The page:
“If you refuse any non-F.D.A.-blessed treatment for chronic illness because there’s no controlled study proving that it works, or have a religious experience and pre-emptively dismiss it as an illusion without seeing what happens if you pray, you may be many things, but you are not really much of an empiricist.”
Indeed, Douthat claims that the things that Pinker and his ilk dismiss as “irrational hugger mugger,” actually strengthen during periods of strong scientific ferment, and for the same salutary reasons—distrust of authority, curiosity, and empiricism. Thus, he says, it is not surprising that Newton was interested in alchemy, that the Victorians were fascinated by séances and mediums, and that health food stores proliferated in the Space Age.
So, are those who explore charismatic religious practices and health foods motivated by a laudable resistance to authority and an adventurous spirit of empirical inquiry?
Let’s begin with authority. As I learned in my twelfth grade sociology class, there are two kinds of authority, earned and ascribed. Ascribed authority was the sort we were familiar with in high school where respect for certain persons and rules was simply demanded. Sometimes, though, authority is earned by a demonstration of worthiness for respect. For instance, those teachers who showed their concern and dedication to us and our education earned our respect and did not have to demand it. Now, I think we should be very skeptical of authority that is simply asserted, but respectful of authority that is earned.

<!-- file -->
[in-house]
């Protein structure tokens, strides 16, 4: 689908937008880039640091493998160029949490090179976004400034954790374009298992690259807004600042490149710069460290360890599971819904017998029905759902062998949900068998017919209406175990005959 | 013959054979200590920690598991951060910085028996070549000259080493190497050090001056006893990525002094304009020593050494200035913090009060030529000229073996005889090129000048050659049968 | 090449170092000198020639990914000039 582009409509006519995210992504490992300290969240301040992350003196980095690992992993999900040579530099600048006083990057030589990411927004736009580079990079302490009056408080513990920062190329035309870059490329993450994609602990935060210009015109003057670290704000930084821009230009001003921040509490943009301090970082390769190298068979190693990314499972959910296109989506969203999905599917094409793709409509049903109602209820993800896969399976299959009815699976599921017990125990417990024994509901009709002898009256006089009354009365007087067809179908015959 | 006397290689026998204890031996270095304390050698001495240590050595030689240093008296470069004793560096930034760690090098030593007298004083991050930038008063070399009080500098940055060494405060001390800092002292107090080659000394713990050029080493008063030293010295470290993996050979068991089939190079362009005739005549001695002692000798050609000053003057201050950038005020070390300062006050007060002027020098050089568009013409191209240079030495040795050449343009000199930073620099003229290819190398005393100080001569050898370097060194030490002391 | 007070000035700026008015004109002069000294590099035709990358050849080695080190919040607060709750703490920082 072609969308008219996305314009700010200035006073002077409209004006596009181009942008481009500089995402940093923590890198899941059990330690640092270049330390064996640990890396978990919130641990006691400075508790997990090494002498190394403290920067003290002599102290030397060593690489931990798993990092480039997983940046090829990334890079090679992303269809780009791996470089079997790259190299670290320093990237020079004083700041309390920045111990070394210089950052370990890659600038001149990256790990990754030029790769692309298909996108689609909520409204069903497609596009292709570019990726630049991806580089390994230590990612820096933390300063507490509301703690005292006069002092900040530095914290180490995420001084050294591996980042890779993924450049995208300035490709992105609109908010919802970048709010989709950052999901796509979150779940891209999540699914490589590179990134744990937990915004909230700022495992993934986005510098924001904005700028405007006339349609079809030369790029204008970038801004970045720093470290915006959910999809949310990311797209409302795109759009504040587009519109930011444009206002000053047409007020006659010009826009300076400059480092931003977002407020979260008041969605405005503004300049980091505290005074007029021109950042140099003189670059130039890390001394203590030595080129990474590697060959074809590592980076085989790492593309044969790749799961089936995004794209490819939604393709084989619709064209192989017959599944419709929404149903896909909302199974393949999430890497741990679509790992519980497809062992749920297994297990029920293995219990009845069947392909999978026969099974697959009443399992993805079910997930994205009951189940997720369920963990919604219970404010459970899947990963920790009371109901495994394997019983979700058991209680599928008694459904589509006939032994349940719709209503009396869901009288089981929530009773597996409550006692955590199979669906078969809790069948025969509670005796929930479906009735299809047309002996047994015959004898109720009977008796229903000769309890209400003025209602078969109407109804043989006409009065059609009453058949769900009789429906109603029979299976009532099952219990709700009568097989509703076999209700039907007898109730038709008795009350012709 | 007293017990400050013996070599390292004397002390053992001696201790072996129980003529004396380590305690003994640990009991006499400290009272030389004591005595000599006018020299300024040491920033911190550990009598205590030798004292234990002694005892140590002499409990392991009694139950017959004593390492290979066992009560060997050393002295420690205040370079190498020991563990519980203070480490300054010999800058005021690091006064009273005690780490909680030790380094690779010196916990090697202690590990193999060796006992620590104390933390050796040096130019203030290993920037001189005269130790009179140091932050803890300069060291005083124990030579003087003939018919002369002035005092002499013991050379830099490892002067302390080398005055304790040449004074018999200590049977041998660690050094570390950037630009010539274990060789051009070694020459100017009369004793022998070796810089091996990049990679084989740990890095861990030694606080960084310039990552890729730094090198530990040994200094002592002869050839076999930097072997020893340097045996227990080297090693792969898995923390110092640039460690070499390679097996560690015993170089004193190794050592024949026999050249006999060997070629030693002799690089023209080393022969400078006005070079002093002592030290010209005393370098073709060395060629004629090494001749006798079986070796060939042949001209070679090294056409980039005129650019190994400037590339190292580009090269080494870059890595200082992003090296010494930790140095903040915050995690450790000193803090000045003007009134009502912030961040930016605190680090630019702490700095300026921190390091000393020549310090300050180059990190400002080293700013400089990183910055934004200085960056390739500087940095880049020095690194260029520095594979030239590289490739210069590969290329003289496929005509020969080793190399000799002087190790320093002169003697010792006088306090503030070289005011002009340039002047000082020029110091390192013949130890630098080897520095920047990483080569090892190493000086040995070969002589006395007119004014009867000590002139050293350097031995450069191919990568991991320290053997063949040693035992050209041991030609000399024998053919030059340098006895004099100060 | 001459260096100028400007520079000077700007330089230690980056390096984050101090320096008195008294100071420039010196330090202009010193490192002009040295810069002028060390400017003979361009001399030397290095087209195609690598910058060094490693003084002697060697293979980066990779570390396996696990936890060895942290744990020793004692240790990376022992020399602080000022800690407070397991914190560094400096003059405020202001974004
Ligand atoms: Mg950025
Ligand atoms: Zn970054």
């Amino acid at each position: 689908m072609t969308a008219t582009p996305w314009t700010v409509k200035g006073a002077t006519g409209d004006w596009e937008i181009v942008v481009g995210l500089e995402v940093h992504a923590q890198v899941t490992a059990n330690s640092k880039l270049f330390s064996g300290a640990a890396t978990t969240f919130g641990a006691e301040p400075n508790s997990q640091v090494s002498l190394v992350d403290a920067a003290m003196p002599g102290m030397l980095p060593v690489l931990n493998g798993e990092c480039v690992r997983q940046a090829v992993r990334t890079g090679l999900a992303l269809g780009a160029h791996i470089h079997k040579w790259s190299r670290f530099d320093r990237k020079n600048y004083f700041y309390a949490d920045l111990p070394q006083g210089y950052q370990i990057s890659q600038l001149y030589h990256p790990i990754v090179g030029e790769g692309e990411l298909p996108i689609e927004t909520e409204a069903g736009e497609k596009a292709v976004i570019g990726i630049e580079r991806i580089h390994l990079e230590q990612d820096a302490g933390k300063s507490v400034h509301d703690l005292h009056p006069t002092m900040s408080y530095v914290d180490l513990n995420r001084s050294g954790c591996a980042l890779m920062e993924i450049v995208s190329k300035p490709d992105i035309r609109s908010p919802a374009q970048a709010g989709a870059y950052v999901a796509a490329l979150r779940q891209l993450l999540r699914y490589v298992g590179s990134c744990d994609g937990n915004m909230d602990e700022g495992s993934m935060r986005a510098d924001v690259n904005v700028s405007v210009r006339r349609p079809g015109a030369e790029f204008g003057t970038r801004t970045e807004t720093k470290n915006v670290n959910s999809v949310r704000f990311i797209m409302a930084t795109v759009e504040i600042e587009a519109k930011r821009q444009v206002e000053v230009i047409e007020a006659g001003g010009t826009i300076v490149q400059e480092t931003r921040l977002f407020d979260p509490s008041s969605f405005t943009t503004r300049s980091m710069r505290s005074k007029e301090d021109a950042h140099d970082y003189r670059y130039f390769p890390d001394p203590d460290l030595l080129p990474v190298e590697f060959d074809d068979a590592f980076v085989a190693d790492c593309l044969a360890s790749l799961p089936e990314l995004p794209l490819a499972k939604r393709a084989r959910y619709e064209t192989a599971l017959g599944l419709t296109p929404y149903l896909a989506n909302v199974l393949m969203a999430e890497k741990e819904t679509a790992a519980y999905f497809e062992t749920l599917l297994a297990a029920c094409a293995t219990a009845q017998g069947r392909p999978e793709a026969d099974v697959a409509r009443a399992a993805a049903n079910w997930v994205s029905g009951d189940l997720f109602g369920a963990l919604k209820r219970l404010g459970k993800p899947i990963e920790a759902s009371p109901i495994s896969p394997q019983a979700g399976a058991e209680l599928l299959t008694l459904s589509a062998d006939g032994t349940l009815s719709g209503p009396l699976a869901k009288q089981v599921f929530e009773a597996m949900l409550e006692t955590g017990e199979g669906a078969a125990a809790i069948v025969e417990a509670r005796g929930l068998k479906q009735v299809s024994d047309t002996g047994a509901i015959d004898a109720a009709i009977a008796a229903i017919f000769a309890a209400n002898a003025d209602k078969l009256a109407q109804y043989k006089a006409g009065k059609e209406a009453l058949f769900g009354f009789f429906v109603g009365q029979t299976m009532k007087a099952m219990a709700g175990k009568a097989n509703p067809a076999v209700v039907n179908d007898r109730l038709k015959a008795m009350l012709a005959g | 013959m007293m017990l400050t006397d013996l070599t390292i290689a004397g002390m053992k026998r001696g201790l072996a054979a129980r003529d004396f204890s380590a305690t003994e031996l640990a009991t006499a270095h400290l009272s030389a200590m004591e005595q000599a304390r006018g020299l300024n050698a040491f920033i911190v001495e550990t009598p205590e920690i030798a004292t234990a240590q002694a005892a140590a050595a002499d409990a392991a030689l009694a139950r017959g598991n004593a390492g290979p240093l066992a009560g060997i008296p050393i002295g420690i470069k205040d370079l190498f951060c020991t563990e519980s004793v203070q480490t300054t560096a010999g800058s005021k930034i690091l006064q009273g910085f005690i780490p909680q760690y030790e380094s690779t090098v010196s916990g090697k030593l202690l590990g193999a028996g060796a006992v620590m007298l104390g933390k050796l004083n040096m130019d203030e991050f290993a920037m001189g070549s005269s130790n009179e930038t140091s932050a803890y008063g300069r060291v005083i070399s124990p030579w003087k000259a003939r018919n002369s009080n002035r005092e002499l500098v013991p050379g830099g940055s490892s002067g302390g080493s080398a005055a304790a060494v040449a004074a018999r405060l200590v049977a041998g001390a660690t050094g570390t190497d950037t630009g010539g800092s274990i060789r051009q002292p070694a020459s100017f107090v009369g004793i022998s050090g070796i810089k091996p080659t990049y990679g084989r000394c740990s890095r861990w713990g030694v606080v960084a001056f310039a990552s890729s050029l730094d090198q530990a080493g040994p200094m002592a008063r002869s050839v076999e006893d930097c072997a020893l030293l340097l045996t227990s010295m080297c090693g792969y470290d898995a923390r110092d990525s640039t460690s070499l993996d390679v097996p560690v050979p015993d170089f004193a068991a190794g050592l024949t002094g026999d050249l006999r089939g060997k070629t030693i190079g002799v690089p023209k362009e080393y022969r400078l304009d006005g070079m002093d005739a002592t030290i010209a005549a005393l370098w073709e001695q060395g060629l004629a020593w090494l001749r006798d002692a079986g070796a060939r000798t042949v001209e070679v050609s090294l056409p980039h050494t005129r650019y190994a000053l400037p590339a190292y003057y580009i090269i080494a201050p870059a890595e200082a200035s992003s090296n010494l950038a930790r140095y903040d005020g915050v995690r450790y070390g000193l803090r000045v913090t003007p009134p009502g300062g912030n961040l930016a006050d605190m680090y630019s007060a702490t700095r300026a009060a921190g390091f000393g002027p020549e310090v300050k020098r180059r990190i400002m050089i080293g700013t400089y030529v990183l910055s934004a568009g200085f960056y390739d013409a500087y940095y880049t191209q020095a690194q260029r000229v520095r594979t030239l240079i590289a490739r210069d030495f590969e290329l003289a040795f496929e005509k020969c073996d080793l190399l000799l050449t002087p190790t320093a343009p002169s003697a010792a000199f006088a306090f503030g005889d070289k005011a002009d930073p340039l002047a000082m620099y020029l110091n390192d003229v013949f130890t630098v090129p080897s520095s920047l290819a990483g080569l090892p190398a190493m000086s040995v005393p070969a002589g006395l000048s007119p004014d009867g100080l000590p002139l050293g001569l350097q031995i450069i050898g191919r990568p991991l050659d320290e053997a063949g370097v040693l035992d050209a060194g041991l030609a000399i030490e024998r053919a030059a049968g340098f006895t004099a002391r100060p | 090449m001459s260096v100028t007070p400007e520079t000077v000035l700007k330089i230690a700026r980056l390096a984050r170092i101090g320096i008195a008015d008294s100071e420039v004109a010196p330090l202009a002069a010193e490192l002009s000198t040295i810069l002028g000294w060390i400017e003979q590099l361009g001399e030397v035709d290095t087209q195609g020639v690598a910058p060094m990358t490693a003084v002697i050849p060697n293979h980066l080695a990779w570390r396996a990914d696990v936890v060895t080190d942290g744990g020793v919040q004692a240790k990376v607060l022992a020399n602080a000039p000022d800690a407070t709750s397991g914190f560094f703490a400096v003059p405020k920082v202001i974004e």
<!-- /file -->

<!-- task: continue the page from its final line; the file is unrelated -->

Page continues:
Surely, by now, science has earned a position of epistemic authority, so respect for scientific authority should at least be our default position. If the overwhelming consensus of the scientific experts is that something is so, then surely it is a brazen act simply to reject such authority. Does Pinker in fact think that health food aficionados are invidiously anti-scientific? As I say, I have not yet read the book, but I suspect that this is a straw man. I cannot find in Pinker’s index any reference to health food, diet, or organic food.